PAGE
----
MLB Commissioner Rob Manfred has his eye on the pitch clock again. During the Owners Meetings on Friday, Manfred talked at length about his desire to improve the pace of play, citing the need for an “ongoing effort” to shorten games in order to make them more appealing to fans.
Per MLB.com’s Paul Hagen, that could mean the resurfacing of the pitch clock, which limits pitchers to a 20-second delivery window. It’s a method that has only been experimented with in the minor leagues so far, shortening games by as many as 16 minutes. Despite its effectiveness, there have been many arguments against implementing the pitch clock on a big league-level. It has the potential to be overly distracting, both to players and to crowds. Some players think it could rush the hitter or negatively affect a pitcher’s arm, while others think it affords pitchers an excessive amount of time to deliver a pitch. Still others, both players and fans, don’t see anything wrong with a more leisurely pace of play — even the kind that breeds four-hour, 32-minute NLDS-clinching marathons.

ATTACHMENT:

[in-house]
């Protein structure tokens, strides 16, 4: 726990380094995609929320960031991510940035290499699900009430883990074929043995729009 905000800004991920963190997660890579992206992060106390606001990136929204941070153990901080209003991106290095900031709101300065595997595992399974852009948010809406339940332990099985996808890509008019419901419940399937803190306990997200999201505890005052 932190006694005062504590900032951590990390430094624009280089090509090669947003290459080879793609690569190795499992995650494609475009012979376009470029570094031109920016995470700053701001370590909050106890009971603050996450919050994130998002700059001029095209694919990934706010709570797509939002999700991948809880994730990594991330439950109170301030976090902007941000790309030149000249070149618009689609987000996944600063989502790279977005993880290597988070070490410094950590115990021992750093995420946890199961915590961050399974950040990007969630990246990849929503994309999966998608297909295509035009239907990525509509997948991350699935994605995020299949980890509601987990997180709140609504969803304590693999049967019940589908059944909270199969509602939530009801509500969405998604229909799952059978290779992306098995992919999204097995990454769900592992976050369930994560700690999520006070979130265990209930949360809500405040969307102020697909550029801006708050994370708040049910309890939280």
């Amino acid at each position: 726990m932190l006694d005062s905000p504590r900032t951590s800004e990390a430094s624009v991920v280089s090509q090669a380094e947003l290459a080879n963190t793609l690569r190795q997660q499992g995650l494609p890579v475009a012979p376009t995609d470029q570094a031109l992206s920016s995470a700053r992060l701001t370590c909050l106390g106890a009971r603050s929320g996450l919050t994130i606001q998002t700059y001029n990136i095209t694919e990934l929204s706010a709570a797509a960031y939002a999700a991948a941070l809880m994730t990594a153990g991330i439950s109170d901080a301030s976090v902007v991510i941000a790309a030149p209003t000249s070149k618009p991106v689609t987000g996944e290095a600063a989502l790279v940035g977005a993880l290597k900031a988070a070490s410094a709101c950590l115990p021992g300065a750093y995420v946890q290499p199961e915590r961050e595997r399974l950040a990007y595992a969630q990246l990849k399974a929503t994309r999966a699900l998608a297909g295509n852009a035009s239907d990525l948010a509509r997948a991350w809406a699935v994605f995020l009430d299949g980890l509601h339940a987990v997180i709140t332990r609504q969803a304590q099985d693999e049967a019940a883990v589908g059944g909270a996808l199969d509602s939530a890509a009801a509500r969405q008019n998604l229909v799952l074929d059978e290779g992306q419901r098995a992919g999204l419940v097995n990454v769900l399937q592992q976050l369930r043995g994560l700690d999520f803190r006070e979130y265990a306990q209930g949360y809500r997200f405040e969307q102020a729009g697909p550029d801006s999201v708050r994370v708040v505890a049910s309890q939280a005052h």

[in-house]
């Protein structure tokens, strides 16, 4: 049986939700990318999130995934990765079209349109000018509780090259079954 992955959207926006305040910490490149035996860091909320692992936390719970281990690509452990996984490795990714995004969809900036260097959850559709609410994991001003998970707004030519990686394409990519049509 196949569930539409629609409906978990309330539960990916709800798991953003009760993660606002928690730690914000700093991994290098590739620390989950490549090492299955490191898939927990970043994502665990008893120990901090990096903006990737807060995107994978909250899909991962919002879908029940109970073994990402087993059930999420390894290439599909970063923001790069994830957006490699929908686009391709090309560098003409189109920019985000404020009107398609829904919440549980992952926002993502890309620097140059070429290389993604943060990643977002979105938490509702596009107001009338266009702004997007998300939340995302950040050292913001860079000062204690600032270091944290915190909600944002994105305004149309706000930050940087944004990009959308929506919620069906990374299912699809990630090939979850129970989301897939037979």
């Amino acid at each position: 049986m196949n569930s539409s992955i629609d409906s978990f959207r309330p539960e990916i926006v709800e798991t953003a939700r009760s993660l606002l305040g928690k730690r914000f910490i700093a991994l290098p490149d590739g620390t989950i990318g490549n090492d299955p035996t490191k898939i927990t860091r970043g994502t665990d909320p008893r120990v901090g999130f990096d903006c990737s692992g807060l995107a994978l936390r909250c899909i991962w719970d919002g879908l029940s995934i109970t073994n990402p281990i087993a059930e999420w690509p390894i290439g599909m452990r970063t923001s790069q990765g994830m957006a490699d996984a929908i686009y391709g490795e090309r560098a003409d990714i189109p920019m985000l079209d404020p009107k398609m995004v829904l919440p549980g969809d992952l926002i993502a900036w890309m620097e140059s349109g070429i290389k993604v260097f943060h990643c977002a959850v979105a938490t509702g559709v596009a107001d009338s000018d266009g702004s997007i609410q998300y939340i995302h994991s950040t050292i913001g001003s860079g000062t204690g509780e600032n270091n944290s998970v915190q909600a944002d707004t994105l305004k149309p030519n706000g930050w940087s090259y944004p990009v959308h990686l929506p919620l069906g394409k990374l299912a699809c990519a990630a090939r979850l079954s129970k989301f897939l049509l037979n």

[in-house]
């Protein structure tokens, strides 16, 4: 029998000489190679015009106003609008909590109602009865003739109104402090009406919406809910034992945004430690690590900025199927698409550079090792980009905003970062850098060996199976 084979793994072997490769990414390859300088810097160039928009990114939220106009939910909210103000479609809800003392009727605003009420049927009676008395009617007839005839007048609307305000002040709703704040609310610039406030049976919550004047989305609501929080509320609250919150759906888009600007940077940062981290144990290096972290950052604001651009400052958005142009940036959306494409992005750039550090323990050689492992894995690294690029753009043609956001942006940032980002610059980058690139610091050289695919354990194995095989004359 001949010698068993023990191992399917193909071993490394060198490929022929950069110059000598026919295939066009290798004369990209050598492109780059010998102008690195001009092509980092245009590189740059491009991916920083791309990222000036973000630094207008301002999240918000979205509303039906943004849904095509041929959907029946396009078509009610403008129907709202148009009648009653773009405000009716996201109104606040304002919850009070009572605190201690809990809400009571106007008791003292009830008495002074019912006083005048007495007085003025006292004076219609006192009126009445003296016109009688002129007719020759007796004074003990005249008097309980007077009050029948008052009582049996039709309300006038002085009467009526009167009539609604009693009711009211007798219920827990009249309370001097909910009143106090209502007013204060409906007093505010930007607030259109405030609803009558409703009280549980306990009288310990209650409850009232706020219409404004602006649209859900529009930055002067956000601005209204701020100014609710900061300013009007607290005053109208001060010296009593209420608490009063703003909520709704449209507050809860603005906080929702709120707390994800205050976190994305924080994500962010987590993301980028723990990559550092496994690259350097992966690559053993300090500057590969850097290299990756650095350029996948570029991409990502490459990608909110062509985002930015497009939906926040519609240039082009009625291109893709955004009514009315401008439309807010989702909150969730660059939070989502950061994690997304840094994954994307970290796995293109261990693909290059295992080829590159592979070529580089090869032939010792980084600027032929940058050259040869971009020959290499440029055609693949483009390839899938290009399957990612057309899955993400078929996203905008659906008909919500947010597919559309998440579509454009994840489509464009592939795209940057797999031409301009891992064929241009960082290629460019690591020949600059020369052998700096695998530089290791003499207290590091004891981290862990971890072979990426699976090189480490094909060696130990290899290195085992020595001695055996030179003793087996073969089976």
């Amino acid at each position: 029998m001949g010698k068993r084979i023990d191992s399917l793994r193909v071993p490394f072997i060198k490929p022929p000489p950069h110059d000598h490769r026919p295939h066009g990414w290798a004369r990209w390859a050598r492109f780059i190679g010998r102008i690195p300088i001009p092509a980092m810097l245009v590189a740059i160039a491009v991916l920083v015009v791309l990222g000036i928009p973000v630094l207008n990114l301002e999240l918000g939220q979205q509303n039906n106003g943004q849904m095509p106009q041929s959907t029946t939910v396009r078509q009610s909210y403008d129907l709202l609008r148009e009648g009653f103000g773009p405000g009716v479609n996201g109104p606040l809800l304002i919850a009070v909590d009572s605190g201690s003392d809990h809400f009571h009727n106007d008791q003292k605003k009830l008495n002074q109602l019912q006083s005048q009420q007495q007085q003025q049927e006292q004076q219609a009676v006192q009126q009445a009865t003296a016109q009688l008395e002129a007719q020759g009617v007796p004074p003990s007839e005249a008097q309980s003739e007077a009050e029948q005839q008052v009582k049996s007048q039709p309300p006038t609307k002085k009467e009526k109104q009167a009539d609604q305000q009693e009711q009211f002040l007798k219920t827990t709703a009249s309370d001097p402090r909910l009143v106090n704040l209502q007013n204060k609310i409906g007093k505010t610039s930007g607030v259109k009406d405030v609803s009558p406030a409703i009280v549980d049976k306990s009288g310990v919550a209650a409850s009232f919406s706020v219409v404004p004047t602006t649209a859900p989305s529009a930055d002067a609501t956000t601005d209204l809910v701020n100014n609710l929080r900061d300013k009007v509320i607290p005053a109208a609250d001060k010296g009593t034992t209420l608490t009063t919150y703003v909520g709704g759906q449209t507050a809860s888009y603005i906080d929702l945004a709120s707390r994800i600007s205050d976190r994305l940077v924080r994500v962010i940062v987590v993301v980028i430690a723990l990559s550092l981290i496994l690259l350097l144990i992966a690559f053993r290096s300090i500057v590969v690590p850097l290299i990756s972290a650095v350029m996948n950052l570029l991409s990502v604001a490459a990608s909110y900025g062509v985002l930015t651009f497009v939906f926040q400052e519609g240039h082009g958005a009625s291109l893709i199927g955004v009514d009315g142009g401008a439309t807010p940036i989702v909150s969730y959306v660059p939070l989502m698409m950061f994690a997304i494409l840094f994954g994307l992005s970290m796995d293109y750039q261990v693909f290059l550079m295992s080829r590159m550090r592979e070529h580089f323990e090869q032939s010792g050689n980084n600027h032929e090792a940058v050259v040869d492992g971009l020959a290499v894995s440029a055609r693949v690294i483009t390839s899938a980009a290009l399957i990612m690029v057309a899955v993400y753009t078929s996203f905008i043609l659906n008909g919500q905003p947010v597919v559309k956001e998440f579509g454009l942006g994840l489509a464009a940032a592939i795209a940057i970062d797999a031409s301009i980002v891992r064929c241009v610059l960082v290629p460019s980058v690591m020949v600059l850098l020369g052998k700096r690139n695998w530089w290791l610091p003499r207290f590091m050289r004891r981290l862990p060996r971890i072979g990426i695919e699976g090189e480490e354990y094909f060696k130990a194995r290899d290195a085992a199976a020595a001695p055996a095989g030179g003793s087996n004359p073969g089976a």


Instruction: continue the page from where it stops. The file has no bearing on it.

Nothing looks close to being agreed upon at this point, though discussions between the owners and players’ association are ongoing. Manfred suggested that there may be multiple approaches to the issue, which is one he feels that “players, owner, umpires — everyone who is invested in this game” should be concerned with. Whether or not he receives the kind of collaboration and compromise he’s seeking remains to be seen.